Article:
TITLE: A Writer with a Fondness for Tech AUTHOR: Eugene Wallingford DATE: December 21, 2017 2:42 PM DESC: ----- BODY: I've not read either of Helen DeWitt's novels, but this interview from 2011 makes her sound like a technophile. When struggling to write, she finds inspiration in her tools:
What is to be done?
Well, there are all sorts of technical problems to address. So I go into Illustrator and spend hours grappling with the pen tool. Or I open up the statistical graphics package R and start setting up plots. Or (purists will be appalled) I start playing around with charts in Excel.
... suddenly I discover a brilliant graphic solution to a problem I've been grappling with for years! How to display poker hands graphically in a way that sets a series of strong hands next to the slightly better hands that win.Other times she feels the need for a prop, a lá Olivier:
I may have a vague idea about a character -- he is learning Japanese at an early age, say. But I don't know how to make this work formally, I don't know what to do with the narrative. I then buy some software that lets me input Japanese within my word-processing program. I start playing around, I come up with bits of Japanese. And suddenly I see that I can make visible the development of the character just by using a succession of kanji! I don't cut out text -- I have eliminated the need for 20 pages of text just by using this software.Then she drops a hint about a work in progress, along with a familiar name:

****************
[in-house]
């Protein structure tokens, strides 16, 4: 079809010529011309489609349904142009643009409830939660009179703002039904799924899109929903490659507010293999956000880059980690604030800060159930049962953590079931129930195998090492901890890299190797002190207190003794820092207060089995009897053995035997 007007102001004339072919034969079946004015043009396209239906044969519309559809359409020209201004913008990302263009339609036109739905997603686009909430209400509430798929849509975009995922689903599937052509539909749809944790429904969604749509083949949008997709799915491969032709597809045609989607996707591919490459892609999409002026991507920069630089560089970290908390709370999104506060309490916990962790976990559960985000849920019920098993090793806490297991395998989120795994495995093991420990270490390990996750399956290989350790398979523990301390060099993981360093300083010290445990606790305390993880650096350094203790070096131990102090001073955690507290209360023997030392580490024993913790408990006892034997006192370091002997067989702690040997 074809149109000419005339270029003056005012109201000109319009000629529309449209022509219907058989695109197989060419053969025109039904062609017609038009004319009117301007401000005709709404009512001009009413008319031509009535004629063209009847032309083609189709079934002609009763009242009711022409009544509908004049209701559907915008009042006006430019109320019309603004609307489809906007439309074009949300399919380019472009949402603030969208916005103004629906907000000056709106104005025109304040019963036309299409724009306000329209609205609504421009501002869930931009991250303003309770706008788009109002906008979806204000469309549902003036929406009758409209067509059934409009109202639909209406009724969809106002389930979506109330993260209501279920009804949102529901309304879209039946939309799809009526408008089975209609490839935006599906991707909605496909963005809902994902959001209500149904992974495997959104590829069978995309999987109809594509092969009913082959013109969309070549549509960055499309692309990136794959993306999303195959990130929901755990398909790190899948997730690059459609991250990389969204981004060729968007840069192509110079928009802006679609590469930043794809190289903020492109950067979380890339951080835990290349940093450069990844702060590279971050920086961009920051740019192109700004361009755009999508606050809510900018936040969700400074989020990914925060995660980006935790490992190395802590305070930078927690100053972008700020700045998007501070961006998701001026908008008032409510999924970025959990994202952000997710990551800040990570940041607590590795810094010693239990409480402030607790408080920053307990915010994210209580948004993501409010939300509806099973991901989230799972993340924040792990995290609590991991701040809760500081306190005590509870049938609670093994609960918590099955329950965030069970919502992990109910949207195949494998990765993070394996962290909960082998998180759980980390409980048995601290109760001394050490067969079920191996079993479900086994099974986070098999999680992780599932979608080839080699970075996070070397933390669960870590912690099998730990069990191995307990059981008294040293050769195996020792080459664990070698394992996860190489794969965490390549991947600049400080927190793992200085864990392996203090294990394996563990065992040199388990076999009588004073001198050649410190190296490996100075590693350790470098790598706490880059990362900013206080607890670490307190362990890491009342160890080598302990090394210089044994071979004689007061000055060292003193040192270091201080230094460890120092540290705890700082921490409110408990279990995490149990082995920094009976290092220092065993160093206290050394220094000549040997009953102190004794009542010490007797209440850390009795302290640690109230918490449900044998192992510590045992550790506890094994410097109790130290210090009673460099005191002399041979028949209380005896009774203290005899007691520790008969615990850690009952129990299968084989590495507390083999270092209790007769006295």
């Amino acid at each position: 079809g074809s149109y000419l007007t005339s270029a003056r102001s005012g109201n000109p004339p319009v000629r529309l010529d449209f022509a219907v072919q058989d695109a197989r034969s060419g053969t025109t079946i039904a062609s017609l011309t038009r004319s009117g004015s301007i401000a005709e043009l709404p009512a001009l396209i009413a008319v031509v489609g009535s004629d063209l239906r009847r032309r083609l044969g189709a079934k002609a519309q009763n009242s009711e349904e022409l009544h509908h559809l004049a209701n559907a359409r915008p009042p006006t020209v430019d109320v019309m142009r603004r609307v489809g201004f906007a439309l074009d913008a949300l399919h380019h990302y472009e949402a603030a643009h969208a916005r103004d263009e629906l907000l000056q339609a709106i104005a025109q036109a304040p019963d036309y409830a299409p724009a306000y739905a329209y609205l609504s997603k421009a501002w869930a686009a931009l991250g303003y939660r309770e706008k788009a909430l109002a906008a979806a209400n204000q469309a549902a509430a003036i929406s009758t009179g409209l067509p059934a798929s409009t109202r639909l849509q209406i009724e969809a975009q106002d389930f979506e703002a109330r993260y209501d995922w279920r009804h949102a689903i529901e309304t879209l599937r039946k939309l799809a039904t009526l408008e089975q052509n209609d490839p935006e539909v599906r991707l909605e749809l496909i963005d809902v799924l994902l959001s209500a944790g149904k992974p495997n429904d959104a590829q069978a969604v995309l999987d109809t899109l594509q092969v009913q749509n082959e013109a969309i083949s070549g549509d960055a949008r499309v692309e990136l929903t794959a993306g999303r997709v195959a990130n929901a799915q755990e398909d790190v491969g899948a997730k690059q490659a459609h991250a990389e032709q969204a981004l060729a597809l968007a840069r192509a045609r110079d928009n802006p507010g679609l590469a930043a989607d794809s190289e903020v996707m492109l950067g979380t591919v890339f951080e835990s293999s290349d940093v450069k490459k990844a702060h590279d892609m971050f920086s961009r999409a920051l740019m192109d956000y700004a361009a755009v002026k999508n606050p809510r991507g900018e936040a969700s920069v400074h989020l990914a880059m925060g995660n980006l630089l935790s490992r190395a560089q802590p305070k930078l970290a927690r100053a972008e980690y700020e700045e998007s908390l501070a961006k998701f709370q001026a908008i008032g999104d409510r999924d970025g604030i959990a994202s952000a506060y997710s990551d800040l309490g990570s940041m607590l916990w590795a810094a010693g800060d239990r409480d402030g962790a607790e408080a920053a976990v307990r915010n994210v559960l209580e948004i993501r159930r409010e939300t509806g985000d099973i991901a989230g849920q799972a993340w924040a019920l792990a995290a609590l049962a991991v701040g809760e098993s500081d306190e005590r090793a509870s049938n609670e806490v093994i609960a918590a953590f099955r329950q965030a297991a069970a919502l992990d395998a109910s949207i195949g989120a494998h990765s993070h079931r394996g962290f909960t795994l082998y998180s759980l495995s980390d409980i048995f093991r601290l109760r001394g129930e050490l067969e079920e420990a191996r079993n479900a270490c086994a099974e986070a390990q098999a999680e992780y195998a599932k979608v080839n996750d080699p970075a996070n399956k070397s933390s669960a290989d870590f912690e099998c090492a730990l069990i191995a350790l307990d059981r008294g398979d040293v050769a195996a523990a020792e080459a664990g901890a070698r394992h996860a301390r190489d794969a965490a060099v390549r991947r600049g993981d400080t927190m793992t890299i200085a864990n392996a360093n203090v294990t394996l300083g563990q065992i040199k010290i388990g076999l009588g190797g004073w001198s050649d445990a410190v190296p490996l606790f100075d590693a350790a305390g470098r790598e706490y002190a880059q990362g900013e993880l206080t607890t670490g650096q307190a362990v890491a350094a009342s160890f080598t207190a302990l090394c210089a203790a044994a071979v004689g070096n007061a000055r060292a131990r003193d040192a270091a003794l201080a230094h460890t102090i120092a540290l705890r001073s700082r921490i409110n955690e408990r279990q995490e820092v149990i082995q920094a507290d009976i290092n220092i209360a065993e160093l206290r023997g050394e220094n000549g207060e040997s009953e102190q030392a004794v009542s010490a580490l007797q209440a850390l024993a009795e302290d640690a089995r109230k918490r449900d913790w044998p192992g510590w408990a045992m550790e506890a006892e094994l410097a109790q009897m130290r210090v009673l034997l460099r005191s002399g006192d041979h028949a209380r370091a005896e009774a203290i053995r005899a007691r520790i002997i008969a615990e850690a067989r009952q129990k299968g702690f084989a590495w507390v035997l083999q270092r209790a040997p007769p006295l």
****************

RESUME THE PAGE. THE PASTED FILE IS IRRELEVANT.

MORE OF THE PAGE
Stolen Luck is a book about poker using Tuftean information design to give readers a feel for both the game and the mathematics.Dewitt sounds like my kind of person. I wonder if I would like her novels. Maybe I'll try Lightning Rods first; it sounds like an easier read than The Last Samurai. -----